“Sustain them, O Lord, in your Holy Spirit. Give them an inquiring and discerning heart, the courage to will and to persevere, a spirit to know and to love you, and the gift of joy and wonder in all your works. Amen.”
The gift of joy and wonder in all your works.
We’ve lost many things over the years. Joy and wonder are two of them.
It’s just so hard to conjure up wonder. As a parent, one of the parental goals I have for myself is to raise two girls with a sense of wonder. So, I take them to museums and cathedrals, and point out the intricacies and nuances of what they’re seeing. When I speak of God to them, I not only tell them that Jesus is their friend and with them all the time (which is good), but also that he made the sun, the moon and the stars. And manatee. And flamingos. And Cheetos.
OK, I definitely leave out the Cheetos…
As a priest, I try and conjure up for the parish I serve similar awe of the power of God, the minute and amazing details of the scriptures, and the movement of the Holy Spirit through the history of humanity and the Church.
Sometimes I succeed. Sometimes I don’t.
I’ve had too many experiences of taking youth into a grand nave of a wondrous, storied, cathedral or abbey… only to find them more interested in looking at their shoes and incoming text messages.
Those moments hurt my heart.
We had a clergy day a few weeks back with Mike Gecan, the author of “Going Public.” He talked about going into his child’s Kindergarten class and seeing a bulletin board illustrating what the students wanted to learn in school that year. Most of the statements were like, “behave,” “learn to sit still,” “follow the rules,” “listen to the teacher better.”
One child said “I want to know why the ocean shines like fire.”
I mean HOLY smoke!
Now that the kids mentions it… I want to know why the ocean shines like fire too.
There’s a kid who has the gift of joy and wonder in all God’s works.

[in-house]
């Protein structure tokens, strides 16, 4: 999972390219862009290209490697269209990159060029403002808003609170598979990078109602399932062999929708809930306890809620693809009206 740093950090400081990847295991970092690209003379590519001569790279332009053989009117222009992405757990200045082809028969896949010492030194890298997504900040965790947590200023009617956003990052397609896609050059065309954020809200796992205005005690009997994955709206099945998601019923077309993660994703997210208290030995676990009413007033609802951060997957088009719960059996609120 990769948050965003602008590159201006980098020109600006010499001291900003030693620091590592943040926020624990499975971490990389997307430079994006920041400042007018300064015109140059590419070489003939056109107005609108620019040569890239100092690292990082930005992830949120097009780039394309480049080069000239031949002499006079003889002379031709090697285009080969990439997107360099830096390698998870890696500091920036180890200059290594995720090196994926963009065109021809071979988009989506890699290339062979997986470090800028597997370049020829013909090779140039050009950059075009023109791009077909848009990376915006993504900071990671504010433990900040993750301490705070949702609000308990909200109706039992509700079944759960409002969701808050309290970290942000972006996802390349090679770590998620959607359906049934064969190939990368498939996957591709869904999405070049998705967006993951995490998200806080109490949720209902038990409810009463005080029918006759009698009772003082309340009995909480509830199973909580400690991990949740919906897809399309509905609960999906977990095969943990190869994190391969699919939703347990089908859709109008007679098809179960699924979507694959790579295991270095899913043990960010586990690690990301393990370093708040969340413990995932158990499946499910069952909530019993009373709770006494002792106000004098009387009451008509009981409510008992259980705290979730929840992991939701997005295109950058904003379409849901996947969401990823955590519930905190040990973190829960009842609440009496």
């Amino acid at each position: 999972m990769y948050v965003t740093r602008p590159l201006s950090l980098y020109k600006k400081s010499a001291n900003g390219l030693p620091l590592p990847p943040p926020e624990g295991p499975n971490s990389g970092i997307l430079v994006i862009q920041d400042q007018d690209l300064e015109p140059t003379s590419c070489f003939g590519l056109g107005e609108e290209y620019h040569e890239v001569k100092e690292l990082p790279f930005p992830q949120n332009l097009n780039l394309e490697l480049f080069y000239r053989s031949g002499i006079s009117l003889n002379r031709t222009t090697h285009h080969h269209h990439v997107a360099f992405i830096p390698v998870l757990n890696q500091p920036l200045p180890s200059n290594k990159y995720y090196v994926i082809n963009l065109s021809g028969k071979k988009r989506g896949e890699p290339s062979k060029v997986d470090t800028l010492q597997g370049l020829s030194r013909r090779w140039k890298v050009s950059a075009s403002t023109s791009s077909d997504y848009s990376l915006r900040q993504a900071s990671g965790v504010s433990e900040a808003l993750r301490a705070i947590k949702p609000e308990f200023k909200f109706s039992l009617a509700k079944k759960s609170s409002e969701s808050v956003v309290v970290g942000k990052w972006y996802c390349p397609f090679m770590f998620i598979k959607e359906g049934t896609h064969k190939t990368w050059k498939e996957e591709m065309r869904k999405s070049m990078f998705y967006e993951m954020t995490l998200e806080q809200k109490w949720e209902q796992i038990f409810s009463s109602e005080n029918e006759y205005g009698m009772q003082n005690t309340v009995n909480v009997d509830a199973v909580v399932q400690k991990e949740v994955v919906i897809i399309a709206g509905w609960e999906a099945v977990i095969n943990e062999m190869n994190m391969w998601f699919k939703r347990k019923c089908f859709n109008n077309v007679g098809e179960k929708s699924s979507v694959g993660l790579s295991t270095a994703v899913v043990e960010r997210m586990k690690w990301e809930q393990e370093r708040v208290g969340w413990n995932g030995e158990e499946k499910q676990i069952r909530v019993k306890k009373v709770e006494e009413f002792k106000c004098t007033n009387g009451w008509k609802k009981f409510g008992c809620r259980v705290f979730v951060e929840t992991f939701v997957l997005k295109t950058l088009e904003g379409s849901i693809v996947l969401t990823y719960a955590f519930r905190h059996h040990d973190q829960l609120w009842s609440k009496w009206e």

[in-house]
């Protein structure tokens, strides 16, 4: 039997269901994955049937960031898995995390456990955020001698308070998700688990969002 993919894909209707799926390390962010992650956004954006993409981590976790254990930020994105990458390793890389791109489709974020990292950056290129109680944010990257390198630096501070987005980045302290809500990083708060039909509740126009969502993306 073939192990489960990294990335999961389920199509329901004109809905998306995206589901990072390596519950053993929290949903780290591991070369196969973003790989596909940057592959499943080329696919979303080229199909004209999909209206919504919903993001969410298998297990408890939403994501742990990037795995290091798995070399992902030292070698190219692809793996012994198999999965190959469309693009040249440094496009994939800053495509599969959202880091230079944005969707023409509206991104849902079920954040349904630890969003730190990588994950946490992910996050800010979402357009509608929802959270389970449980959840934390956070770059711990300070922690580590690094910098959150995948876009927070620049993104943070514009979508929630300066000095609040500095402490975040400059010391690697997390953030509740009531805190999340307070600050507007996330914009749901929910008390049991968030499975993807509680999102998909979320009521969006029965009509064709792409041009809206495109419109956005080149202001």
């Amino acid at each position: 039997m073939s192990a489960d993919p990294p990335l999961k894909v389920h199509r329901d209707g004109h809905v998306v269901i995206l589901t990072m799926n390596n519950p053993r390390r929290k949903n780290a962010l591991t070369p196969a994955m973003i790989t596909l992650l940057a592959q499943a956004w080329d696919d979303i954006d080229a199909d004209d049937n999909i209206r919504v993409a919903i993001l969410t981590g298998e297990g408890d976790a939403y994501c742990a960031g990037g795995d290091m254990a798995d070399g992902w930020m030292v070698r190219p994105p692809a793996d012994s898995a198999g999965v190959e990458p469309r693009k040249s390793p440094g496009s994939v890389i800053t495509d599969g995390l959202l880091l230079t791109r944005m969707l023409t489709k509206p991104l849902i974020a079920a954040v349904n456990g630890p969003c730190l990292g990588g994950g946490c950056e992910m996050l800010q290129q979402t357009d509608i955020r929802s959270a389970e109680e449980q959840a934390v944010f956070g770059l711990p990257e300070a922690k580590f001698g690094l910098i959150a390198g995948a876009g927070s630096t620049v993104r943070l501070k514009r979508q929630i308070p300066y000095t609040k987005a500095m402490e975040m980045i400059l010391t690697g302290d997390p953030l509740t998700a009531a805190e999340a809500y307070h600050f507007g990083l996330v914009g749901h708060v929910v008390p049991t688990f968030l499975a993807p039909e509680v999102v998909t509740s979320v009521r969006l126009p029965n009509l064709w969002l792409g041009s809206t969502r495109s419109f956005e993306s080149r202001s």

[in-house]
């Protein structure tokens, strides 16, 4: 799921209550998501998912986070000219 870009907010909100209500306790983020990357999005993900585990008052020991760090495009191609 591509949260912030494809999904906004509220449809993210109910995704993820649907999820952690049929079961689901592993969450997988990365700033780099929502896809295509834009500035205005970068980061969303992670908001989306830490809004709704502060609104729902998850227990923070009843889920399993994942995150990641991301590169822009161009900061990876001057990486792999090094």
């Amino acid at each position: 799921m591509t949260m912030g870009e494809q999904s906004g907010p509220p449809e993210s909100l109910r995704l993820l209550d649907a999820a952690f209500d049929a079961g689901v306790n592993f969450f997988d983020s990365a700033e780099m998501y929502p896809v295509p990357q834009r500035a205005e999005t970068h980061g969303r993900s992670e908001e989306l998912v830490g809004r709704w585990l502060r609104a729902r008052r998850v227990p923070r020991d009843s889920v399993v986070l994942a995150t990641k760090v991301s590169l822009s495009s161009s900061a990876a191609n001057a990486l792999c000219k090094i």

We can say a lot about the Tranfiguration. And given it’s prevalent use in the lectionary from year to year, we get to say a lot about it.
But, if there’s ever a “WOW” moment in Jesus’ earthly ministry, this is it. Jesus took his three chosen disciples up on a mountain to do many things.
One of them, was to blow their sandals off.
And, whatever shortcomings they have, and however paltry Peter’s words are, they at least do the appropriate thing and fall on their faces before the Presence of the Glory of God and His Son.
This is an intimate encounter, for only a few, on an un-named mountaintop. And so, I have to believe that this isn’t just a historical tale of one of Jesus’ afternoon excursions, but is a model of Christian life.
We are to look around and search for those places and events where God knocks our socks off. And we’re to fully soak in the WOW of the moment. And maybe even fall on our faces.
It reminds us of God’s power and glory and splendor. And it reminds us of our appropriate, faithful, response: worship.
And, once we experience wonder – and help others do the same – maybe we can put the incoming-text-message-machines down… and experience joy too.
Why does Jesus shine like fire? Let’s see for ourselves, and invite others along.
When is the last time you let God blow your socks off? How do you encourage wonder among the churches you serve?